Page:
The History of Vireya Rhododendron Culture|
Rhododendron malayanumThe first published description
of a vireya, Rhododendron malayanum (pictured right),
appeared in 1822 based on material collected by the author,
William Jack, on Mt. Bunko (now Bengkoh) in Sumatra, while
working for the East India Company. In 1826 a further five
species were described by Carl Blume, the director of what
is now the Bogor Botanic Garden, who also proposed a new genus
Vireya, in honour of his friend Julian Joseph Virey.
The rank of genus was rejected by Blume's peers however the
name continued to be used for this Section (now Subgenus)
of the genus Rhododendron.
It was not until 1845 that the first live vireyas were introduced
into cultivation in Britain by Thomas Lobb, working for the
famous Veitch Nurseries. Lobb successfully brought home five
species and these were supplemented shortly after by a further
two species introduced by Charles Curtis, also working for
Messrs. Veitch, bringing the total to seven - Rr. javanicum,
jasminiflorum, brookeanum, longiflorum,
malayanum, multicolor and teysmannii,
although R. brookeanum and R. teysmannii
are now considered to be subspecies of R. javanicum.
From this group of species, more than 500 hybrids were raised
by the nursery including a number of double-flowered 'balsamaeflorum'
cultivars, the latter unfortunately since lost. Of the rest,
only a handful remain in cultivation today - Rr.
'Ne Plus Ultra', 'Clorinda', 'Triumphans', 'Princess Alexandra',
'Princess Royal', 'Pink Delight' (pictured below) and 'Souvenir
de J.H. Mangles'.
The latter half of the 19th century saw vireyas at the peak
of their popularity as more species were collected, notably
by the Italian, Odoardo Beccari, but for many growers their
place in the glasshouse became second to that of the new orchid
introductions. Their fall from favour was later hastened by
the influx of new hardy rhododendron species from China and
the Himalayas. With the advent of World War One few people
continued to grow vireyas - a heated glasshouse a luxury afforded
by only botanic institutions and a few large estate owners.
Ironically, despite this decline in cultivation, the number
of new species being decribed at this time increased markedly.
Rhododendron 'Pink Delight'The discovery of gold
in New Guinea in 1929 led to the previously uncharted interior
of the country being opened up by prospectors and mining companies.
This in turn paved the way for enterprising botanists to follow
in their footsteps and so the number of known vireya species
continued to increase, albeit more slowly than before.
By the 1950s interest in vireyas was again increasing with
occasional articles appearing, led by C. R. Stonor's 'Rhododendrons
in New Guinea', published in the RHS Rhododendron Year
Book 1951-52, outlining some of the vireyas encountered by
the author during a visit to the country. (A copy of the article
is available in the Archive).
Around the same time, Professor Hermann Sleumer, working
at the Rijksherbarium in Leiden, Holland, commenced a revision
of Rhododendron for 'Flora Malesiana', having
a few years earlier published a new classification of the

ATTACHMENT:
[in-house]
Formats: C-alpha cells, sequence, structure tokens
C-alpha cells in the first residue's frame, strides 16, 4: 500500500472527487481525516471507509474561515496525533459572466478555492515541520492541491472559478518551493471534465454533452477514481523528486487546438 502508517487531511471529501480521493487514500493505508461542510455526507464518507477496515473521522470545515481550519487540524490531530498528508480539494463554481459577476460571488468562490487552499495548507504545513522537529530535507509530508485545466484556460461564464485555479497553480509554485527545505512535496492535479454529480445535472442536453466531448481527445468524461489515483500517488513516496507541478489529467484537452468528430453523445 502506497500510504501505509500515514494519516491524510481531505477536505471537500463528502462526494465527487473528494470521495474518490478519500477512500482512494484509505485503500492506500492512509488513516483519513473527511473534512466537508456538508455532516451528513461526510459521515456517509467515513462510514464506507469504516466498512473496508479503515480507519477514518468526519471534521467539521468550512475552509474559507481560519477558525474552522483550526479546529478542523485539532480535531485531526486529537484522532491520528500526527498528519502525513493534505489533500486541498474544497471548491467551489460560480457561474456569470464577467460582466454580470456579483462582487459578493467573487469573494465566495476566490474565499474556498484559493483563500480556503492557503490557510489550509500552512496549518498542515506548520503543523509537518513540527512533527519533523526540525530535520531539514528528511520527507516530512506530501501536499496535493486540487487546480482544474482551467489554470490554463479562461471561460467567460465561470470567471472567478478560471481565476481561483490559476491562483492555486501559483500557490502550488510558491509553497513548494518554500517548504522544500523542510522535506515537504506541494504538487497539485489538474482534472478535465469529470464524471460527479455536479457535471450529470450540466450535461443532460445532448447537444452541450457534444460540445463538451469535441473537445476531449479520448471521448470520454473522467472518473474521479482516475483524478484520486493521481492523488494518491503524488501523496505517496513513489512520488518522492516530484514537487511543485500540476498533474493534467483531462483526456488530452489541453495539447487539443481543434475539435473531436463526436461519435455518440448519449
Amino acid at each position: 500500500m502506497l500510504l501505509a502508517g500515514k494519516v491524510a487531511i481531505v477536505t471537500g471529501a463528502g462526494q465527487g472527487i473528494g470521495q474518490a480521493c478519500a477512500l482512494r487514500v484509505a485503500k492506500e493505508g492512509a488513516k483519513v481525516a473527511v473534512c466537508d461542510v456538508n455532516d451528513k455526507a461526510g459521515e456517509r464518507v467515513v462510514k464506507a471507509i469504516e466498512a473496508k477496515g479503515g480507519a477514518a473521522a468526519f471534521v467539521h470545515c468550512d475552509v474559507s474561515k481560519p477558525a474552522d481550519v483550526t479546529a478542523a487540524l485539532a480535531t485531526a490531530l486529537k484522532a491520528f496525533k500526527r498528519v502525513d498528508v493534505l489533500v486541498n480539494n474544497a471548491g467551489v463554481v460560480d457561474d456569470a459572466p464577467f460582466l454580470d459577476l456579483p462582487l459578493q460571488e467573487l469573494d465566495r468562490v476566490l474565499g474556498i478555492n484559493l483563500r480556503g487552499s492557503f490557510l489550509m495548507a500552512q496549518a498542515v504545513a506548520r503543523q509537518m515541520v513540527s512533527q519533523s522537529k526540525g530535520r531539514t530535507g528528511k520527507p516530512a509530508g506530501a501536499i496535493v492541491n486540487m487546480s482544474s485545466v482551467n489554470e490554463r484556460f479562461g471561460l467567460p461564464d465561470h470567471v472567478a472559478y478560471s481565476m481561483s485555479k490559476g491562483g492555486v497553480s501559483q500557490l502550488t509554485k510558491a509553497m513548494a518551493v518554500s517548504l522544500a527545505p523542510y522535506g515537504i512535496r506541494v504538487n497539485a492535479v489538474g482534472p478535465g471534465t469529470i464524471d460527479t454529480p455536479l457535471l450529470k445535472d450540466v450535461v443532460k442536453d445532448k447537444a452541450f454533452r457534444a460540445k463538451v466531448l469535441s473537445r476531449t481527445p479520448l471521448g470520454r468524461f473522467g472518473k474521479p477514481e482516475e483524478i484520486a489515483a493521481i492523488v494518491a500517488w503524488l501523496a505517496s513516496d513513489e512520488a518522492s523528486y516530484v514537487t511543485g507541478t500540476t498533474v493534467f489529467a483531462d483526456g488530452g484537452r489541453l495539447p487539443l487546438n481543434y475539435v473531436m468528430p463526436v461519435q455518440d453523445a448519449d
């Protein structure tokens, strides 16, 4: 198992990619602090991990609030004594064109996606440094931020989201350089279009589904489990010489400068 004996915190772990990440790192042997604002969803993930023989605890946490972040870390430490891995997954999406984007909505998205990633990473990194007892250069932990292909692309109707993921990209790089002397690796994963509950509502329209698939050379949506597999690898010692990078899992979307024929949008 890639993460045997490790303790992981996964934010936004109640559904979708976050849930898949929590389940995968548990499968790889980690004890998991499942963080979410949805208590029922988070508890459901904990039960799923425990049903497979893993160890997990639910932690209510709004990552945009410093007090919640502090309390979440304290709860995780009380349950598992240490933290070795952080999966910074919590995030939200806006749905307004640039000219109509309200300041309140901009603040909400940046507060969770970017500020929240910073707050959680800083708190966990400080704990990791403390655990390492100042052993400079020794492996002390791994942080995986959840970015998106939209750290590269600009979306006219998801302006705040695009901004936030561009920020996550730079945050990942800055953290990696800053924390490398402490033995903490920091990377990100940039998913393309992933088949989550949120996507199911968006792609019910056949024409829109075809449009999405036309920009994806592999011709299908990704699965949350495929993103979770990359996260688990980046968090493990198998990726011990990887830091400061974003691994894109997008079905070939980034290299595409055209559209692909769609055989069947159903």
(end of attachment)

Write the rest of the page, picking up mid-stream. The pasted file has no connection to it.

genus organised into subgenera and sections, including Section
Vireya. Sleumer received large quantities of material
collected by several expeditions to New Guinea and in 1961
published descriptions of 122 new species of Vireya.
Sleumer's revision was published in 'Flora Malesiana'
in 1966 and an extract of this work entitled 'An Account
of Rhododendron in Malesia' appeared shortly thereafter,
detailing a total of 288 species of Rhododendron
within the region, the vast majority belonging to Section
Vireya. This account was to remain the standard reference
work on Vireya for the next 40 years until the publication
in 2006 of a further revision by Dr. George Argent of the
Royal Botanic Garden Edinburgh, 'Rhododendrons of Subgenus
Vireya'. This was the first full account of Vireya
to be produced, including not only all the Malesian species
covered by Sleumer but also all the outlying mainland species,
a total of 313 taxa. Dr. Argent also raised the taxonomic
rank of Vireya from Section to Subgenus, thereby
marking the importance of this group, representing as it does
around a third of all species within the genus Rhododendron.
By the early 1970s, interest in vireyas was once again growing,
particularly in Australia, New Zealand and the USA and several
dedicated collectors distributed seed freely to enthusiasts
as well as botanic gardens, thereby firmly establishing the
plants in cultivation. This rapid increase in the number of
available species duly led to the production of many new hybrids,
often growing with great vigour and displaying many of the
desirable characteristics of both parents.
Breeding programmes by both enthusiasts and specialist nurseries
continue to this day and have resulted in many excellent second-
and even third-generation hybrids bearing flowers of great
beauty on quite compact plants, making them attractive additions
to modern greenhouse and conservatory culture as well as for
garden display in areas with a suitably mild climate.
Rhododendron mendumiaeThe renaissance in vireya
cultivation seems set to continue for the foreseeable future,
fired by a growing number of enthusiasts exchanging ideas,
information and plant material around the world, backed up
by the large plant collections of several botanic institutions.
Exploration of some of the more remote regions continues,
resulting in the introduction of species not previously seen
in cultivation and occasional new species still being discovered,
such as Rhododendron mendumiae (right), first found in the
Philippines in 1998.
An excellent, more detailed, account of the history of vireya
culture by Dr. George Argent entitled 'The Vireya Story' can
be found in 'The Rhododendron Story', edited by Cynthia Postan
(Royal Horticultural Society, London, 1996, pp.86-92).